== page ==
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Published: Sunday, 12/16/2012 - Updated: 1 year ago

Hugh Jackman turning heads for his performance in ‘Les Miserables’

NEW YORK TIMES SYNDICATE
Hugh Jackman shows a different side in 'Les Miserables.' Hugh Jackman shows a different side in 'Les Miserables.'
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Hugh Jackman is a major star in Australia and in the United States, on Broadway and in the movies alike. The dashing, 44-year-old Aussie can act, sing, and dance with the best of them, and right now is high on many people’s list to earn an Oscar nomination as Best Actor for his performance as Jean Valjean in Les Miserables. Some pundits have only Daniel Day-Lewis standing between Jackman and his first golden statuette.

Nonetheless, Jackman was no sure thing even to land the role in Tom Hooper’s big-screen version of the beloved Broadway musical, itself based on the classic Victor Hugo novel. After apologetically clearing away a mess left behind by his kids in a suite at a Manhattan hotel, the actor details his bumpy road to playing Valjean, the fugitive ex-convict whose quest for redemption drives Hugo’s epic saga of 1830s Paris.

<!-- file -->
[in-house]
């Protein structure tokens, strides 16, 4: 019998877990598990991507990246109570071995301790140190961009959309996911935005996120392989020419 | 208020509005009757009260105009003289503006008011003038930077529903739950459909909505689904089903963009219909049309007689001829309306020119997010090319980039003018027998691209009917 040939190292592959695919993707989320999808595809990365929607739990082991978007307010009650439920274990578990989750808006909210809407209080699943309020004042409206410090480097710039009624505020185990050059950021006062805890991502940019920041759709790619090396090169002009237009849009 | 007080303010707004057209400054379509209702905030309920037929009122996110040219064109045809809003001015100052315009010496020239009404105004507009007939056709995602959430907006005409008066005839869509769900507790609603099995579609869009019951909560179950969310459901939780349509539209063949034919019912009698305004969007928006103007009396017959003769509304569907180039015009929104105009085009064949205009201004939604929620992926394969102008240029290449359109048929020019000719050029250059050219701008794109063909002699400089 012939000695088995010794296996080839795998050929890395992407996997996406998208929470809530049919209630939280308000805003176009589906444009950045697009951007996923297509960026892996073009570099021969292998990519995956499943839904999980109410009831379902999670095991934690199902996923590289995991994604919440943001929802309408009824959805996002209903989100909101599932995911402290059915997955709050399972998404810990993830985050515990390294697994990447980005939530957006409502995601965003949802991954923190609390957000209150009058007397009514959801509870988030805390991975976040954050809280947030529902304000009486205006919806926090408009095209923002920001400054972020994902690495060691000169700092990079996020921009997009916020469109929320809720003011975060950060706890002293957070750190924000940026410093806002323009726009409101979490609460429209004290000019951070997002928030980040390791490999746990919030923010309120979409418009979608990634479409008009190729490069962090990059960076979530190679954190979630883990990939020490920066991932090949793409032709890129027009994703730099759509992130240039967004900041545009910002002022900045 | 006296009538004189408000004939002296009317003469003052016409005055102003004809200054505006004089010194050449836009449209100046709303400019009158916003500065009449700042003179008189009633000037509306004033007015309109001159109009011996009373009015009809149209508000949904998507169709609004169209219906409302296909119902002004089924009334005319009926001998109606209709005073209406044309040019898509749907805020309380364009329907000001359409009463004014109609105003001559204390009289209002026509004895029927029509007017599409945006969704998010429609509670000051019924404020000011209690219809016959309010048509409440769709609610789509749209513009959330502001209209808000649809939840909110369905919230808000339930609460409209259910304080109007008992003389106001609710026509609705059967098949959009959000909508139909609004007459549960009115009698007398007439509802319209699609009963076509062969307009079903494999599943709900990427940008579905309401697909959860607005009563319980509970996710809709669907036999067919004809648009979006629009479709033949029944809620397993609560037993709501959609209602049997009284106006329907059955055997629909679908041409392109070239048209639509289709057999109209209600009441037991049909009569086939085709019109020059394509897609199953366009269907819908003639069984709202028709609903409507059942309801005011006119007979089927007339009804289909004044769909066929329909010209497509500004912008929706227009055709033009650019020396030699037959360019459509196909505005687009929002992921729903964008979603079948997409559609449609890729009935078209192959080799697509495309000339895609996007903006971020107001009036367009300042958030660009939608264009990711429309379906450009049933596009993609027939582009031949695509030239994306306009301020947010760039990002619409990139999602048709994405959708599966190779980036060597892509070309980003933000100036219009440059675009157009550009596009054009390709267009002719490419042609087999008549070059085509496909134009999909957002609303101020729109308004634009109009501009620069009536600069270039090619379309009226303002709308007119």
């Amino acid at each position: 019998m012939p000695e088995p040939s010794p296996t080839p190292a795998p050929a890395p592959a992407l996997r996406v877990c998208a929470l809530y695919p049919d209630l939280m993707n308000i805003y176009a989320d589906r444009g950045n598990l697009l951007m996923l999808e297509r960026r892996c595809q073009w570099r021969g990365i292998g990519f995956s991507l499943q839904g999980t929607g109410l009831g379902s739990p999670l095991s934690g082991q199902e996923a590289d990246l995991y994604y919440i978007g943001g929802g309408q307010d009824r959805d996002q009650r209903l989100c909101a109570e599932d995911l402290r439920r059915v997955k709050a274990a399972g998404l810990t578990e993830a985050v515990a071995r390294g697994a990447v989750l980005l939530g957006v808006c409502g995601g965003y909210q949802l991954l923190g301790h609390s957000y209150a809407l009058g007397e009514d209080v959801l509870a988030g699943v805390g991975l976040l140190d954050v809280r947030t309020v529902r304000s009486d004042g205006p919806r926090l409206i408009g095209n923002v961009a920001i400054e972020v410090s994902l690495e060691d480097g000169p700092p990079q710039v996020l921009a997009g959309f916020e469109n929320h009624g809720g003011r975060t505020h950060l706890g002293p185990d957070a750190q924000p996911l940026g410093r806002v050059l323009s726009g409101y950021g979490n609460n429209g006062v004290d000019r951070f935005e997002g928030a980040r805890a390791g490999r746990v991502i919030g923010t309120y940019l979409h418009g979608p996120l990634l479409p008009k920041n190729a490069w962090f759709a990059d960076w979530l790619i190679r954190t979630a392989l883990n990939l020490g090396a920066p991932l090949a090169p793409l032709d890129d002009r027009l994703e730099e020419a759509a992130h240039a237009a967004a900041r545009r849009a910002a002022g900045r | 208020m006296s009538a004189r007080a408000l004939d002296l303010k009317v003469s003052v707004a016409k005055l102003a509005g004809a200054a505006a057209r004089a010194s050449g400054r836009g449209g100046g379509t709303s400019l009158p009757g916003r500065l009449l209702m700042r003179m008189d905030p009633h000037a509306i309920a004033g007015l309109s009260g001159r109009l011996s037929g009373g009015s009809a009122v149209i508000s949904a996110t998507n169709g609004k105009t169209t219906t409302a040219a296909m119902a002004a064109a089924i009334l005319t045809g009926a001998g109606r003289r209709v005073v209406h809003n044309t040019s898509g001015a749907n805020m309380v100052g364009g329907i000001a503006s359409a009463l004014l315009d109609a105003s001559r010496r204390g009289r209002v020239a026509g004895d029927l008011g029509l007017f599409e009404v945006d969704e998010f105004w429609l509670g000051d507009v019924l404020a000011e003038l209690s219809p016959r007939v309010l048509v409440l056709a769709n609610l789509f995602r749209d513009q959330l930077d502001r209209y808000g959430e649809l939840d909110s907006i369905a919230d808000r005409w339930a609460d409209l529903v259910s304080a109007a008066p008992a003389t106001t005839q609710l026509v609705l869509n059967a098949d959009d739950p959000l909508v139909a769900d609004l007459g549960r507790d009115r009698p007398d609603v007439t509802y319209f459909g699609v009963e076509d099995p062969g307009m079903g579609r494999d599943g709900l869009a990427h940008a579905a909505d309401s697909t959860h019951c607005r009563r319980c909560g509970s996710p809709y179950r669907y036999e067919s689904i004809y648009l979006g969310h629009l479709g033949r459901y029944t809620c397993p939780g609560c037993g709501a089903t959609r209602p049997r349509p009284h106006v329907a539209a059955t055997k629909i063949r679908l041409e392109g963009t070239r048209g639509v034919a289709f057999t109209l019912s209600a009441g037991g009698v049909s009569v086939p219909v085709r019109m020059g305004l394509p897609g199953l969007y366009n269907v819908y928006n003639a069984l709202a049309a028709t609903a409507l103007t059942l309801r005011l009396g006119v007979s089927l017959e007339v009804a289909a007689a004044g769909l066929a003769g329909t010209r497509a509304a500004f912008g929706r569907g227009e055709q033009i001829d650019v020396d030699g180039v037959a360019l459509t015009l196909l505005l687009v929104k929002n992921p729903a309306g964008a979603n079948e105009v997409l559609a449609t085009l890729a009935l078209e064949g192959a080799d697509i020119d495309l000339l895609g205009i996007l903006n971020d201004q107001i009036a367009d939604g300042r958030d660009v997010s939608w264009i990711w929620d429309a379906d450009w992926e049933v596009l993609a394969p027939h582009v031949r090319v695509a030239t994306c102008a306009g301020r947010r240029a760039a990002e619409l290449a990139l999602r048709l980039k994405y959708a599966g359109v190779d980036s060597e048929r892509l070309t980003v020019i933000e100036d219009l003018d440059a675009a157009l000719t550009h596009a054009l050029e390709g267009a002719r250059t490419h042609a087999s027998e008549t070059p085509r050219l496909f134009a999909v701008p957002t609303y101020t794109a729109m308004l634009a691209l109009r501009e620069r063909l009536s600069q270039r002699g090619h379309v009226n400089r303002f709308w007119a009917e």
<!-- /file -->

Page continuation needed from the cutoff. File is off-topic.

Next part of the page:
“I was very aggressive,” Jackman says, settling into a chair. “The first I heard about it was from my agent, who said, ‘I hear they’re doing this musical. Let’s go for it.’ I asked Tom for a meeting. I’d met him a couple of months before, at the [2011] Oscars. He’d just won his Oscar [for The King’s Speech].

“I had a good chat with him. I said, ‘So, I really want to play Jean Valjean. I want to audition for you.’ Tom said, ‘Hang on, fella. I don’t know what you’ve heard, but I haven’t signed on for this yet. I’m thinking about it as one of a few things.’

“We had our chat and I thought, ‘Ahh, maybe I’m being a bit too aggressive.’

“A month later he was on it and I auditioned,” Jackman recalls, shaking his head bemusedly. “It started with an hour with the musical director, just to go over the songs, and then it was three hours with Tom.”

Even then, he adds, he was the one who broke up the audition.

“I remember saying to him, ‘Mate, it’s 8 o’clock. I’ve really got to put my kids to bed,’” Jackman says with a smile. “I don’t think I’d ever asked to leave an audition before.”

Jackman got the part ... and ran head-on into a monument. Every hour of every day, somewhere in the world, somebody is reading Hugo’s book or seeing the Boublil/Schonberg musical on stage. The show opened in Paris in 1980, in London in 1985 and on Broadway in 1987, where it ran for 16 years and more than 6,000 performances. Bringing so classic a story to the screen — never mind the seven previous versions of the book — conjures almost insuperable expectations for the film, which will open nationwide on Christmas.